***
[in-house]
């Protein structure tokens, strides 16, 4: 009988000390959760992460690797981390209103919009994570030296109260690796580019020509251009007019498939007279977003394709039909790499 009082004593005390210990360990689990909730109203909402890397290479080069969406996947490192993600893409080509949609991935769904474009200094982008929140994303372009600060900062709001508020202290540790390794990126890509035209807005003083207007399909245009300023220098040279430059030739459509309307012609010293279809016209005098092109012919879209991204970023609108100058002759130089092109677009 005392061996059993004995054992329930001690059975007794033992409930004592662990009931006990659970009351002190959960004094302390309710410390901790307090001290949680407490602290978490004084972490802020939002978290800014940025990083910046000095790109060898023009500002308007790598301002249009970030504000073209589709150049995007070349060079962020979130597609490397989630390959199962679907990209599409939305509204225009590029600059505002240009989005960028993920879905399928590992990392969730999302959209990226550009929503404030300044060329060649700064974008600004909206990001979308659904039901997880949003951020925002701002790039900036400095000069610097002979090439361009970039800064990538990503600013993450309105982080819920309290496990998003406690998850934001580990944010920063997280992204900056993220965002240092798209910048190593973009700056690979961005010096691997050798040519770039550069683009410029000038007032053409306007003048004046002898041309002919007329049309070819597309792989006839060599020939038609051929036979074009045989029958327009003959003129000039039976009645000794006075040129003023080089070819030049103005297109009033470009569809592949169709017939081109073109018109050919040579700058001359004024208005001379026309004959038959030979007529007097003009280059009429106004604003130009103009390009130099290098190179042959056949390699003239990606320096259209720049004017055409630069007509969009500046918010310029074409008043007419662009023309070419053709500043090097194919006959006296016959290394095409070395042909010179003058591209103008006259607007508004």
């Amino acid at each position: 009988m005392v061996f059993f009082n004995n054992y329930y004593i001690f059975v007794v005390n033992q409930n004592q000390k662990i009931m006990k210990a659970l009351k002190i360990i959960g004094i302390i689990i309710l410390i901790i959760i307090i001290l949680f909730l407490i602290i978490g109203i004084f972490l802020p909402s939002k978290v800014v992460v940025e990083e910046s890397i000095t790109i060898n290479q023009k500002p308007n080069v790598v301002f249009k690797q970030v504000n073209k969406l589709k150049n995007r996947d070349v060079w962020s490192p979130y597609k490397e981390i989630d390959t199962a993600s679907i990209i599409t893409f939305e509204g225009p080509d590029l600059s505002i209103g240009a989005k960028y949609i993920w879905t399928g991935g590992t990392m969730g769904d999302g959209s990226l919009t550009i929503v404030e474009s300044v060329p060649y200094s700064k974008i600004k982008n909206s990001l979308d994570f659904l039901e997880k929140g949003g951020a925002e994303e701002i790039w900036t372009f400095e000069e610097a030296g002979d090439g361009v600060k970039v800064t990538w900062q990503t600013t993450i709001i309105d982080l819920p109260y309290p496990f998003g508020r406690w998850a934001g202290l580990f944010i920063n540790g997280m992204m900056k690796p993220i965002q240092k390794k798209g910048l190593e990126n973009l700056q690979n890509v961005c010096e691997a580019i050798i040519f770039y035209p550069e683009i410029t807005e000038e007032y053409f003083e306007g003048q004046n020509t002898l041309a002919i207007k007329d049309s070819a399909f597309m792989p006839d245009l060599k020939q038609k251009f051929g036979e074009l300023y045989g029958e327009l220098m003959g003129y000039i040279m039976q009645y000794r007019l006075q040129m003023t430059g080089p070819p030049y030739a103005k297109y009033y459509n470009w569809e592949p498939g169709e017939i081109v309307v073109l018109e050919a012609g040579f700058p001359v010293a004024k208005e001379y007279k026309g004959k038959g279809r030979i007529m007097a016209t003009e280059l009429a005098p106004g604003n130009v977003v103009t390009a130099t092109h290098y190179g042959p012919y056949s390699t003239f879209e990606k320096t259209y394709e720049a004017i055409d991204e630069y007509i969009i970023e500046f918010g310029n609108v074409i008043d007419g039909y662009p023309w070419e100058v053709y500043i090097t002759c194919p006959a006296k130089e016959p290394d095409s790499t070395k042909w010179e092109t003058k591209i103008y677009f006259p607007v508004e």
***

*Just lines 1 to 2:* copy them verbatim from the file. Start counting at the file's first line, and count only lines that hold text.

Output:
[in-house]
């Protein structure tokens, strides 16, 4: 009988000390959760992460690797981390209103919009994570030296109260690796580019020509251009007019498939007279977003394709039909790499 009082004593005390210990360990689990909730109203909402890397290479080069969406996947490192993600893409080509949609991935769904474009200094982008929140994303372009600060900062709001508020202290540790390794990126890509035209807005003083207007399909245009300023220098040279430059030739459509309307012609010293279809016209005098092109012919879209991204970023609108100058002759130089092109677009 005392061996059993004995054992329930001690059975007794033992409930004592662990009931006990659970009351002190959960004094302390309710410390901790307090001290949680407490602290978490004084972490802020939002978290800014940025990083910046000095790109060898023009500002308007790598301002249009970030504000073209589709150049995007070349060079962020979130597609490397989630390959199962679907990209599409939305509204225009590029600059505002240009989005960028993920879905399928590992990392969730999302959209990226550009929503404030300044060329060649700064974008600004909206990001979308659904039901997880949003951020925002701002790039900036400095000069610097002979090439361009970039800064990538990503600013993450309105982080819920309290496990998003406690998850934001580990944010920063997280992204900056993220965002240092798209910048190593973009700056690979961005010096691997050798040519770039550069683009410029000038007032053409306007003048004046002898041309002919007329049309070819597309792989006839060599020939038609051929036979074009045989029958327009003959003129000039039976009645000794006075040129003023080089070819030049103005297109009033470009569809592949169709017939081109073109018109050919040579700058001359004024208005001379026309004959038959030979007529007097003009280059009429106004604003130009103009390009130099290098190179042959056949390699003239990606320096259209720049004017055409630069007509969009500046918010310029074409008043007419662009023309070419053709500043090097194919006959006296016959290394095409070395042909010179003058591209103008006259607007508004």